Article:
Advertisement

Ophthalmology

  • Aubrey L. Gilbert
  • Melanie Kazlas
Chapter
Part of the Current Clinical Psychiatry book series (CCPSY)

Abstract

Due to the high prevalence of ophthalmic pathology among individuals with autism spectrum disorder (ASD), a comprehensive examination is recommended for every patient. While individuals with ASD may have problems that are standard in the world of ophthalmology, they may also suffer from more unusual disorders of visual processing that may contribute to behavioral and other issues. Evaluation and management of ophthalmic issues in patients with ASD can be challenging, and each patient requires a tailored approach that takes into account their special needs. While most medical literature related to ophthalmologic care in ASD is focused on the pediatric population, good care, including regular screening, is needed throughout the life span. There is a clear need for more research and more providers with comfort and experience in the ophthalmologic care of adults with ASD. In this chapter, specific considerations in ophthalmic evaluation and management of patients with ASD are discussed.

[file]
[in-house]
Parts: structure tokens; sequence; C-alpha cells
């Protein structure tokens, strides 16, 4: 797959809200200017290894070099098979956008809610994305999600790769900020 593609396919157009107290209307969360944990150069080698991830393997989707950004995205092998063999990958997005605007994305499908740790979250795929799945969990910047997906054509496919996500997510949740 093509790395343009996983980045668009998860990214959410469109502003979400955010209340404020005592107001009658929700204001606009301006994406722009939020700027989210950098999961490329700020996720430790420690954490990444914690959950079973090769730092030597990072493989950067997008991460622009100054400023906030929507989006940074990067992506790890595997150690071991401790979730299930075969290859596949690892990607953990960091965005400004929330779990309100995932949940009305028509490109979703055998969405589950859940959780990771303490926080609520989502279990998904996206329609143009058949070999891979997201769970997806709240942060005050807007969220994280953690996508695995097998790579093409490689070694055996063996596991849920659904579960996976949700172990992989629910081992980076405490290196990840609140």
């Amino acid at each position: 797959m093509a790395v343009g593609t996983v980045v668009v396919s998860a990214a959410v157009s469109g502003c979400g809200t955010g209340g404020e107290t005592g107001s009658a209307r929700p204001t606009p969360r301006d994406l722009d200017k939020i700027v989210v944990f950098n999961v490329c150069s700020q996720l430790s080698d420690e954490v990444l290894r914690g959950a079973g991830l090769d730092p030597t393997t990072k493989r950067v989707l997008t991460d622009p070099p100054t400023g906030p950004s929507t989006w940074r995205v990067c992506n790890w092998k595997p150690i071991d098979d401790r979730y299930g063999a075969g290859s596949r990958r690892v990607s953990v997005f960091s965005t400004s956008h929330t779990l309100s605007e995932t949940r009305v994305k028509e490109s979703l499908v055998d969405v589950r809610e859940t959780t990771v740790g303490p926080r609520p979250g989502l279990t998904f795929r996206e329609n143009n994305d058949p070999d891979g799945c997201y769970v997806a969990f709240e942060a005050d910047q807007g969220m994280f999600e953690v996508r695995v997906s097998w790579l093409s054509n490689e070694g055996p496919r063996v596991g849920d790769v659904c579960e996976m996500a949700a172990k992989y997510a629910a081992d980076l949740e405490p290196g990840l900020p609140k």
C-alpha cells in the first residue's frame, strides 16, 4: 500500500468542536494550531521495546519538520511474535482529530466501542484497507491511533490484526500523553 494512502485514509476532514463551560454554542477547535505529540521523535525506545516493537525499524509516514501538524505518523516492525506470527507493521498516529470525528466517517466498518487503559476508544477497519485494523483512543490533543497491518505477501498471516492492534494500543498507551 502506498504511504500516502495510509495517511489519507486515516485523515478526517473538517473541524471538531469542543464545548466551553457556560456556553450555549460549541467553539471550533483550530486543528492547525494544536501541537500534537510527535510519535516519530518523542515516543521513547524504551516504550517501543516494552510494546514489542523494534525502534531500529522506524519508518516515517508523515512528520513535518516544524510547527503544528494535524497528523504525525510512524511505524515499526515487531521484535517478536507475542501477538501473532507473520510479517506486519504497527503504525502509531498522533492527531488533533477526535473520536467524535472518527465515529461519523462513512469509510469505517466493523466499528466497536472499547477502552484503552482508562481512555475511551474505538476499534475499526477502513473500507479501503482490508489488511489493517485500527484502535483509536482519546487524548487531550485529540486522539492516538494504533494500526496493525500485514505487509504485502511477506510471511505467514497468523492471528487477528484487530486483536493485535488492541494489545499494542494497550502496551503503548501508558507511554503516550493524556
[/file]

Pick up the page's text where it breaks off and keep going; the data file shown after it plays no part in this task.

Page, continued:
Keywords

Ophthalmology Eye exam Visual processing 

References

  1. 1.
    Albrecht MA, Stuart GW, Falkmer M, et al. Brief report: visual acuity in children with autism spectrum disorders. J Autism Dev Disord. 2014;44(9):2369–74.CrossRefGoogle Scholar
  2. 2.
    American Academy of Ophthalmology Preferred Practice Patterns Committee. Preferred practice pattern® guidelines. Comprehensive adult medical eye evaluation. San Francisco: American Academy of Ophthalmology; 2015. Available at: www.aao.org/ppp. Accessed 15 Dec 2017.Google Scholar